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View: The citizenship law reopens an old chapter in the uneasy Centre-state ties

As many as 12 states and two UTs are now ruled by parties that do'not agree with the BJP on several issues.

, ET Bureau|
Last Updated: Jan 26, 2020, 10.40 AM IST
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Significantly, citizenship is one of the 100 subjects included in the Union list on which the Centre can override a state’s view.
In just over a year, the ruling Bharatiya Janata Party has failed to retain five key states in the heartland — Madhya Pradesh, Chhattisgarh, Rajasthan, Maharashtra and Jharkhand. This has created a unique situation in the country — one of a government at the Centre with a strong mandate that is struggling to get the Opposition-ruled states on board with its plans.

As many as 12 states and two Union territories are now ruled by parties that do not agree with the BJP on several issues. This, coupled with the saffron party’s uncompromising thrust to realise political goals, has opened new windows of confrontation. There is also a subtle attempt, mainly by select states, to legally rebalance the equilibrium between the Union and states.

While many of the earlier fault lines have remained in Centre-state ties, a new addition that threatens to disrupt the balance further is the enactment of a new citizenship law, and its political fallouts.

The Citizenship (Amendment) Act-2019, which allows six non-Muslim communities from three nations to secure Indian citizenship, is being fiercely opposed by several political parties and civil society groups. The state governments of Kerala, West Bengal, Punjab and Rajasthan have even said they won’t allow the new law to be implemented in their respective states.

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Kerala has even gone a couple of steps ahead. First, its assembly adopted a resolution asking the Centre to repeal the new law and then, the state moved the Supreme Court invoking Article 131 of the Constitution, which gives the apex court the power to decide in a dispute between the Centre and a state.

Congress-ruled Punjab has repeatedly announced that it won’t allow the new citizenship law and its potential follow-ons — the National Population Register and the National Register of Citizens — to be implemented in the state though it had not moved court. Both Punjab and Rajasthan assemblies have passed resolutions against the CAA.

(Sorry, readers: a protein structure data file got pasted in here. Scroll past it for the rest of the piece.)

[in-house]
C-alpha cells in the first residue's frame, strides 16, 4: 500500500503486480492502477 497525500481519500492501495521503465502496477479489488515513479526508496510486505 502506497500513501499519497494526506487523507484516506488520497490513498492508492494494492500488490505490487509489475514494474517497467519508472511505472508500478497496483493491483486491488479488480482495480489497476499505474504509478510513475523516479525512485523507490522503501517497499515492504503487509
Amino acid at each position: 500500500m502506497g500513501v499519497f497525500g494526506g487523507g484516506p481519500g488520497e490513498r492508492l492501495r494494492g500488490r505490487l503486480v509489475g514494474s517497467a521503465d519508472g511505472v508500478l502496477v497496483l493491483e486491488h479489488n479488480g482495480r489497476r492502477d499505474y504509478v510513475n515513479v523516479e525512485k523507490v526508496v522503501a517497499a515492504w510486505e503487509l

Significantly, citizenship is one of the 100 subjects included in the Union list on which the Centre can override a state’s view.

Meanwhile, Congressruled Chhattisgarh has also filed a case under Article 131 to challenge the National Investigating Agency Act, arguing that the 2008 law passed by the Parliament encroaches upon the state’s power to handle law and order. The law gives power to the Centre to act in, say, the Naxal hotspot of Bastar without permission from the state.

The law was enacted when the Congress-led United Progressive Alliance (UPA) was in power at the Centre to deal with terror-related issues. No state has challenged its rationale and existence.

To be sure, Centre-state ties have soured in the past also — often over disputes relating to fund allocation, policing or at the central government’s bid to command states politically. One constitutional provision that sours this relationship more is Article 356, through which the Centre can imposes President’s Rule in a state. The political party in power at the Centre can use this Article to gain political dividends.

All states, barring Chhattisgarh and Telangana, have experienced this provision.

Uttar Pradesh and Manipur experienced it for nine and 10 times, respectively.

There have also been tussles due to mineral-rich states demanding a hike in royalty and because of Himalayan states asking for green bonuses for their forests and hydropower used by people in the plains.

NC Saxena, who served as secretary to the erstwhile Planning Commission, says: “The Centre started to flex its muscle in the 1980s when it began transferring funds meant for specific schemes to states through centrally-sponsored schemes.

The states were okay with this so long as the Centre’s intention appeared to be bonafide.” Now, states can afford to junk a Centre’s scheme thanks to the 14th Finance Commission’s largesse, which increased the state’s share of divisive pool of taxes from 32-42%, he adds.

Recently, Trinamool Congressruled West Bengal has been at the forefront in stonewalling central schemes. The eastern state refused to partner with NITI Aayog’s flagship Aspirational Districts, an ambitious rankingbased programme focusing on 115 backward districts across India.

Similarly, when Pradhan Mantri Jan Arogya Yojana was rolled out in September 2018 to provide an insurance coverage of Rs 5 lakh per family annually, states such of Delhi, Kerala, Odisha, Punjab and Telangana said no. West Bengal initially came on board but later pulled out of the scheme, with Chief Minister Mamata Banerjee alleging the Centre of politicising it.

Former Union minister and Trinamool Congress leader Dinesh Trivedi argues that a state is not legally bound to accept a central scheme. “In a democracy, differences of opinion are not defiance.

In the world’s oldest democracy — the US — a state can say no to an act passed by the federal government. We should take a leaf out of it,” he says, adding that the need of the hour is to repeatedly sing India’s national anthem, Jana Gana Mana, which names its states — and thus epitomises the true spirit of the country.

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